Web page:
Filmation (1987), BCI (July 1, 2008), 4 discs, 704 mins, 1.33:1 original full frame ratio, Dolby Digital 2.0 Stereo, Not Rated, Retail: $39.98
The marshal and his cyberhorse sidekick continue their defence of the good people of New Texas.
The Sweatbox Review:
Well, this is it. With the release of this volume, we see the final 32 episodes of television produced by Filmation. I wonder how many people ever saw these shows in their original syndicated run. Bravestarr was plagued by bad timeslots and viewer apathy, made worse by a bungled movie and toy line launch. The whole enterprise had disaster written all over it, and yet the series is probably the sharpest-looking thing Filmation ever produced. While not my favorite Filmation show, the scripts were always earnest, and the premise was certainly original for its time (if you overlook the coincidental similarities between it and its contemporary Galaxy Rangers). While some may find the series to be a little too “after school special” in its moralizing, one has to admire a studio that stood for something. And, as someone who prefers sci-fi to fantasy, I’ll take Bravestarr over He-Man, thank you.
This is also one of the final Filmation series sets to be released by BCI, who to date have done an exemplary job bringing us cartoons from yesteryear. Even though sales apparently slowed on their “Ink And Paint” sets over the past couple of years, they have managed to find ways to continue putting out these releases in a regular fashion. I only know of a couple of sets that will likely not be released now, but am glad that they decided to finish off Bravestarr for those that picked up the first volume (or the movie-only disc or the terrific “Best Of” set). Unfortunately, the waning sales may have affected their past few releases somewhat in terms of offering up extras, but in Bravestarr’s case I think we were already treated pretty well with the previous releases. It’s just good to be able to say that the series was at least completed on DVD.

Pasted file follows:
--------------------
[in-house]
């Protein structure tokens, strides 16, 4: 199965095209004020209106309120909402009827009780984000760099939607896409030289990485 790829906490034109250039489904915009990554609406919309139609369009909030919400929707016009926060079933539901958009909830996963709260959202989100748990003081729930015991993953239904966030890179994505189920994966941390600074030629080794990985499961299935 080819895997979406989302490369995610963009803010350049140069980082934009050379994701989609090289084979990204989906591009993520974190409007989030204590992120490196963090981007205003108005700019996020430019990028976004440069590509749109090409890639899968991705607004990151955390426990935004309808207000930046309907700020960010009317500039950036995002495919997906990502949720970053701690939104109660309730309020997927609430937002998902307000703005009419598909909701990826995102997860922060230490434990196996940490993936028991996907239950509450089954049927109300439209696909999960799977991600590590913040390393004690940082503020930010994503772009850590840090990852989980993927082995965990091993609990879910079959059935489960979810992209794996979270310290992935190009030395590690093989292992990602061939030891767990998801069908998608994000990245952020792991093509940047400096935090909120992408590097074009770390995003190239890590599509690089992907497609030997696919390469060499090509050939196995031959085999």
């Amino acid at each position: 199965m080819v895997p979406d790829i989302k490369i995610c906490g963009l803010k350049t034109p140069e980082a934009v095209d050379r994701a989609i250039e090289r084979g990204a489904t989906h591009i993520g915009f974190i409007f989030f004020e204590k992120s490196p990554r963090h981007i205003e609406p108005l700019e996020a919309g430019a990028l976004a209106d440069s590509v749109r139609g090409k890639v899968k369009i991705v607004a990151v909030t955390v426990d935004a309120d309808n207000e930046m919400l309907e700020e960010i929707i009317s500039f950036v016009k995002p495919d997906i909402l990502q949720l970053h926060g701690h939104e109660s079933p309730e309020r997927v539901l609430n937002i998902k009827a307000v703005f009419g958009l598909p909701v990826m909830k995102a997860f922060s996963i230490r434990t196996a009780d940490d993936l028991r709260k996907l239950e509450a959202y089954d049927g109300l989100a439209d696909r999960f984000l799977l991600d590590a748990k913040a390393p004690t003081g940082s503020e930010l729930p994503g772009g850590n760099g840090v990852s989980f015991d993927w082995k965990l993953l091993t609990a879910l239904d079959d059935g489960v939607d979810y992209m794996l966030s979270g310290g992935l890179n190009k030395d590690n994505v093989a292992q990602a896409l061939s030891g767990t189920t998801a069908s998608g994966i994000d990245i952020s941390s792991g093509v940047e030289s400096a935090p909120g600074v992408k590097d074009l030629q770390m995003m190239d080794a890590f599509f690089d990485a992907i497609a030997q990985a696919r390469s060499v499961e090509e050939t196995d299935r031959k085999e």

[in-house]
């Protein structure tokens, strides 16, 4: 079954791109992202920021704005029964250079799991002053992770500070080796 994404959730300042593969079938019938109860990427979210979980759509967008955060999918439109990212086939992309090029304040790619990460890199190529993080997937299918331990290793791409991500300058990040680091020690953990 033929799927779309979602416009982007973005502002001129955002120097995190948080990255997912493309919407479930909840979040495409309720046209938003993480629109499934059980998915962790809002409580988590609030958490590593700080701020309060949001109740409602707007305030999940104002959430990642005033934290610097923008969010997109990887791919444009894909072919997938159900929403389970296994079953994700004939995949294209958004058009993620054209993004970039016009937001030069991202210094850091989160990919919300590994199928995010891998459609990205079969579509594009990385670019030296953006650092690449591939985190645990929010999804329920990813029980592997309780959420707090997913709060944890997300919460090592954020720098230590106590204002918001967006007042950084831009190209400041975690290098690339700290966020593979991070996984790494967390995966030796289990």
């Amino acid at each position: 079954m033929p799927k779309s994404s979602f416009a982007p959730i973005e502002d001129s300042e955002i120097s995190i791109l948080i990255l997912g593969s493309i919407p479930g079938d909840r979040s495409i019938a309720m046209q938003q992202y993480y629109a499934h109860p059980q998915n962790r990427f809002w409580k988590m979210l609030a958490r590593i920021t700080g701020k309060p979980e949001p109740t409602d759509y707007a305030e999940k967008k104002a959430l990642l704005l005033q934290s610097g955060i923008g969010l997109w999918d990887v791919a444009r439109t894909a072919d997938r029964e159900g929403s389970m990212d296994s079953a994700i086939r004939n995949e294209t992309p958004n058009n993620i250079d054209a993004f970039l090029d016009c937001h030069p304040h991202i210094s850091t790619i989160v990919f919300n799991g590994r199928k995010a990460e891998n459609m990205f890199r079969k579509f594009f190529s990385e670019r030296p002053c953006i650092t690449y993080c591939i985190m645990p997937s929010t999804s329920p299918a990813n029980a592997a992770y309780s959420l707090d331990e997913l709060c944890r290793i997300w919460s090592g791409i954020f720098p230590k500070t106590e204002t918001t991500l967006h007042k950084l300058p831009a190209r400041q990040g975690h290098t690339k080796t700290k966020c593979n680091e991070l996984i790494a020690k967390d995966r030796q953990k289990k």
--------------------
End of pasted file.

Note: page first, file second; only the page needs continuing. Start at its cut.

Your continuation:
The episodes contained in this set are of course all part of the same 65 episode initial order of syndicated episodes (that comprised Bravestarr’s single “season”) that was begun in the first set. As such, there is nothing to really distinguish these episodes from the last batch when considering writing or animation quality. Plus, the production order and airdate order were quite different, and this set looks to be in airdate order. In fact, the last episode on this set, Strength Of The Bear was the last aired episode in February 1988, but was just number 3 in the production numbering. Obviously, don’t look for any sense of closure when you get to the end of this set. That’s really okay, though, as the series did not employ much continuity, and though there was lots of characterization there was little real character development. I tend to skip around these sets and watch whatever interests me at the time, and it doesn’t harm my enjoyment of the episodes.
The 32 episodes are presented on three discs. There are too many to go over in any depth, but as an example, on Disc One, the powerful villain Stampede plots to use Shaman’s powers against him, and in another episode he imbues a machine with many of his own terrible powers. Later, he also creates an evil guitar; yes, an “evil guitar.” Thirty-Thirty is horsenapped by two subjects of an intergalactic queen (in an episode with one of the cornier titles, Nomad Is An Island). A partially disabled boy goes after criminals, while in another episode a young hotshot learns of his own limitations. Stampede returns in another tale, where he finally gets fed up with Tex Hex and finds a replacement stooge; together, they plot to steal the three suns of New Texas.
Disc Two sees the Galaxy Council try to place a force field around the land of the Prairie People. J.B. gets a job evaluation. Stampede teaches Tex Hex another lesson by taking away his powers, leading to his capture by Bravestarr. Shaman is kidnapped in one episode, and then his staff is stolen by Stampede in the next. Thirty-Thirty splits with Bravestarr after an argument. J.B.’s brother visits New Texas, but his ship arrives empty.